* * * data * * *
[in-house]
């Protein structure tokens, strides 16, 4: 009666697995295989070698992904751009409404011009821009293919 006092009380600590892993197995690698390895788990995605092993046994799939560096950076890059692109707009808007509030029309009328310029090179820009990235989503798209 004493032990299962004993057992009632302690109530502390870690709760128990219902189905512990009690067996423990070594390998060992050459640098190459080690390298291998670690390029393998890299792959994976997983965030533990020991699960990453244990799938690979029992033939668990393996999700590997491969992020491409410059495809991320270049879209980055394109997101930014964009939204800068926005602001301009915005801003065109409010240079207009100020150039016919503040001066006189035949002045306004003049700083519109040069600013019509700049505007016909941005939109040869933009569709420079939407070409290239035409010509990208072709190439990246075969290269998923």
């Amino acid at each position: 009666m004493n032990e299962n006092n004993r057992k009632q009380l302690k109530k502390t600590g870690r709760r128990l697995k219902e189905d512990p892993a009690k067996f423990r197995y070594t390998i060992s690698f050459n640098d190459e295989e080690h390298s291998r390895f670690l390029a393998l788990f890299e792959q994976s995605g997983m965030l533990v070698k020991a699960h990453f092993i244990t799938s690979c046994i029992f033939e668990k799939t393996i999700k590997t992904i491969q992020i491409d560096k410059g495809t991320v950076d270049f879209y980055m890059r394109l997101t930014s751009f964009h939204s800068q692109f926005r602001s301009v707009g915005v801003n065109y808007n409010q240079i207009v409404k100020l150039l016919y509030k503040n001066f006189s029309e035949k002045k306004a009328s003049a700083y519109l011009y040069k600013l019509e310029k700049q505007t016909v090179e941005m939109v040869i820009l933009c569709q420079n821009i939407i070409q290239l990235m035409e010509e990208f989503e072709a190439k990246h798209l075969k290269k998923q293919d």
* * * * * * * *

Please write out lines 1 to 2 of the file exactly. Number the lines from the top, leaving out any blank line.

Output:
[in-house]
């Protein structure tokens, strides 16, 4: 009666697995295989070698992904751009409404011009821009293919 006092009380600590892993197995690698390895788990995605092993046994799939560096950076890059692109707009808007509030029309009328310029090179820009990235989503798209 004493032990299962004993057992009632302690109530502390870690709760128990219902189905512990009690067996423990070594390998060992050459640098190459080690390298291998670690390029393998890299792959994976997983965030533990020991699960990453244990799938690979029992033939668990393996999700590997491969992020491409410059495809991320270049879209980055394109997101930014964009939204800068926005602001301009915005801003065109409010240079207009100020150039016919503040001066006189035949002045306004003049700083519109040069600013019509700049505007016909941005939109040869933009569709420079939407070409290239035409010509990208072709190439990246075969290269998923």